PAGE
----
Editorial: Wanted: help for heating oil customers
If a home-heating fuel company sells you a pricey pre-buy oil contract and then goes out of business, what protection do you have? In New Hampshire, not much.
This isn’t a new issue, nor is it hypothetical; in recent year customers of Rumford Oil and Flynn’s Oil found themselves in just such a predicaments. Today, the panic over the ability of Fred Fuller Oil to promptly deliver to its customers during the recent bitter cold stretch has renewed legislators’ interest in the vulnerability of fuel customers. That’s a good first step. And though they’ve so far been unable to come to consensus on a plan, we encourage them to go back to the drawing board in the coming weeks.
At issue is legislation that would require home heating fuel suppliers to secure customers’ prepaid deposits by maintaining an escrow account, a letter of credit or a surety bond of a specified amount with the office of the attorney general as the beneficiary.
Currently, oil suppliers can forgo such options, provided they obtain a futures contract to lock in a price months before delivery – an option that does not require them to pay for the fuel up front. This gives homeowners some assurance that their dealer will have access to a sufficient supply of oil, but it doesn’t do anything to guarantee that the company will have the money to actually purchase and deliver that oil. There’s little to keep an oil dealer from spending pre-buy money for more urgent needs, rather than saving it to buy those consumers’ oil when the time comes. The proposed legislation is aimed at providing tougher consumer protection.
A legislative committee wrestling with the bill, however, has recommended overwhelmingly that the House kill it. Lawmakers were concerned that it presented too great a burden for oil dealers and banks. And, they said, they were unconvinced that the escrow accounts could be adequately monitored.
The committee also considered the Maine model, in which all companies offering pre-buy contracts must register with the state, pay a small fee and submit an annual report of their pre-buy contracts to the state. New Hampshire fuel companies that do business in Maine were not averse to this solution, according to lawmakers. But committee members ultimately rejected the notion when they learned that the registration fee would not be enough to hire more staff at the consumer protection bureau to oversee the registration and reporting obligations.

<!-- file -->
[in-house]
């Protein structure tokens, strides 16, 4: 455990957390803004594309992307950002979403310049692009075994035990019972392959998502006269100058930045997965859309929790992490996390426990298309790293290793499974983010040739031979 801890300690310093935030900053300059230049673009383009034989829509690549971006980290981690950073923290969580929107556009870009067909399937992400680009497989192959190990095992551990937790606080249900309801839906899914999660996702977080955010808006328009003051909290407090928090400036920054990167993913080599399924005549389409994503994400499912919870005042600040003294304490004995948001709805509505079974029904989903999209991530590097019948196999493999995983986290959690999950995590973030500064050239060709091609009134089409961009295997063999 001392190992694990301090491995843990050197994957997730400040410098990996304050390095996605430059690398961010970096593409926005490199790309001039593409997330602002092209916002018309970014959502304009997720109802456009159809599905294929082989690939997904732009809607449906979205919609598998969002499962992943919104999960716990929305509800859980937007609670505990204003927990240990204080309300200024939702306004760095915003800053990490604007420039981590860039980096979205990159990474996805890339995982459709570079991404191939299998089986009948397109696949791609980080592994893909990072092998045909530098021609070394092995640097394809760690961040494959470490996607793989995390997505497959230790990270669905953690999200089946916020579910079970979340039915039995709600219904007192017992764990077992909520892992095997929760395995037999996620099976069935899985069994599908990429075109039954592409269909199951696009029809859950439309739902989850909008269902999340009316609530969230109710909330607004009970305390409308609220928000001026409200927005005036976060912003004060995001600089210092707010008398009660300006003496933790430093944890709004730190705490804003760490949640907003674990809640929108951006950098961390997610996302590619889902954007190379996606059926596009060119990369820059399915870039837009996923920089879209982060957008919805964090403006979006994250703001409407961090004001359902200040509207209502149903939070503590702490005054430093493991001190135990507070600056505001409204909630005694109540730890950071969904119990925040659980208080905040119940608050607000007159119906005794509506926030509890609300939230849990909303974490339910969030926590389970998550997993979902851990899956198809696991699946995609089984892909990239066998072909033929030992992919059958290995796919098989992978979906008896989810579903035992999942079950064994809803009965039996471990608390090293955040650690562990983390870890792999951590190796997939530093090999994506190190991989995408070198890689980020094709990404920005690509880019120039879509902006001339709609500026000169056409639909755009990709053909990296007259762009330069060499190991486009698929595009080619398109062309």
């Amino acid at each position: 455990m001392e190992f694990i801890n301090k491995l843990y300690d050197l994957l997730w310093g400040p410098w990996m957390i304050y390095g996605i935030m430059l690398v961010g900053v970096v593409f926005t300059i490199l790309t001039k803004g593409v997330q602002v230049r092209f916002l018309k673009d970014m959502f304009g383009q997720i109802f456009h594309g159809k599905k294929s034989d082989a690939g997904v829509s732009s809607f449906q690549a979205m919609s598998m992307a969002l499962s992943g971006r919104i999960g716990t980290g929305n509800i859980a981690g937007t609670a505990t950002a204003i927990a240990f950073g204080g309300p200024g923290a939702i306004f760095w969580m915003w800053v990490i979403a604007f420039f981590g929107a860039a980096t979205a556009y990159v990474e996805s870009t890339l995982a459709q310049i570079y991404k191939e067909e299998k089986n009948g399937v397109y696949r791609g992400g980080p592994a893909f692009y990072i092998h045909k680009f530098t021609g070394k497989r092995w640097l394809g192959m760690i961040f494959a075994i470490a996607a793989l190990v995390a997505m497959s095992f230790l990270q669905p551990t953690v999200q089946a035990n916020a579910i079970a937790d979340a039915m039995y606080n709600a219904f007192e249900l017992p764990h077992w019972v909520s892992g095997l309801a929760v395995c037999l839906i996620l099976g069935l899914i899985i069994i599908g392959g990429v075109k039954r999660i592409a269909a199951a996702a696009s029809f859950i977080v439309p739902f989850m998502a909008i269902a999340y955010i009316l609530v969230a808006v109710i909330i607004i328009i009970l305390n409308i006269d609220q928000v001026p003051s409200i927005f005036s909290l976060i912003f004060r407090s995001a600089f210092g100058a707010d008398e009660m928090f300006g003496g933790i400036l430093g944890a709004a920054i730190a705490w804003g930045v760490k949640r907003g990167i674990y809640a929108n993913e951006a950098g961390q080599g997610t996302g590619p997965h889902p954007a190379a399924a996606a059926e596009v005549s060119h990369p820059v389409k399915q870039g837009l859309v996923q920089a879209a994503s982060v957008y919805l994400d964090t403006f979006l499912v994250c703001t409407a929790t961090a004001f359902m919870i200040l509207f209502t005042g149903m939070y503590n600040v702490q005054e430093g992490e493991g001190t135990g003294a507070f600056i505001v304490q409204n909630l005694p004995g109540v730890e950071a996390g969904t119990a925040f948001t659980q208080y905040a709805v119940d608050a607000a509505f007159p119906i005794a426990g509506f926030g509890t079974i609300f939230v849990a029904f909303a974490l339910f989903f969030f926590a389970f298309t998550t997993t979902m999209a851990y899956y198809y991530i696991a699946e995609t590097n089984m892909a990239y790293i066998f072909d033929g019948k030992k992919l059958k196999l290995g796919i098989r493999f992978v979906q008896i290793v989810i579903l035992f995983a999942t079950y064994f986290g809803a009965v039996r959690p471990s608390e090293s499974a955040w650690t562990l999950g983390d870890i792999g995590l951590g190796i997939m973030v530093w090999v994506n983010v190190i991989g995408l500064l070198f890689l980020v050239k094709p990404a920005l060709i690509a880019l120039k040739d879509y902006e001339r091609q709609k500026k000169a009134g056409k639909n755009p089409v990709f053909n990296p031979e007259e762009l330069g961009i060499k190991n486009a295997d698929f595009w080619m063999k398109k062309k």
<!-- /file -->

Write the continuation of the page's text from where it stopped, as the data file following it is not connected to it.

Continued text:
And so, the bill was scheduled to die in the full House this month without debate – until the Fuller crisis caught the attention of lawmakers.
Keeping the bill alive this week will give legislators more time to find a solution. Even the committee that recommended killing the legislation appears to be eager for a better outcome. “The inability to find a way protect consumers from these catastrophic business failures continues to be a source of great concern and frustration to many on the committee,” noted Rep. Joe Scarlotto.
Indeed. The issue is not partisan, and helping consumers in this area would be a significant accomplishment for members of the 2014 Legislature to bring home to their constituents. Whether it means requiring oil suppliers and banks to change their approach or requiring the state to spend what’s necessary to regulate, finding a way to protect home-heating oil customers before the next crisis is urgent.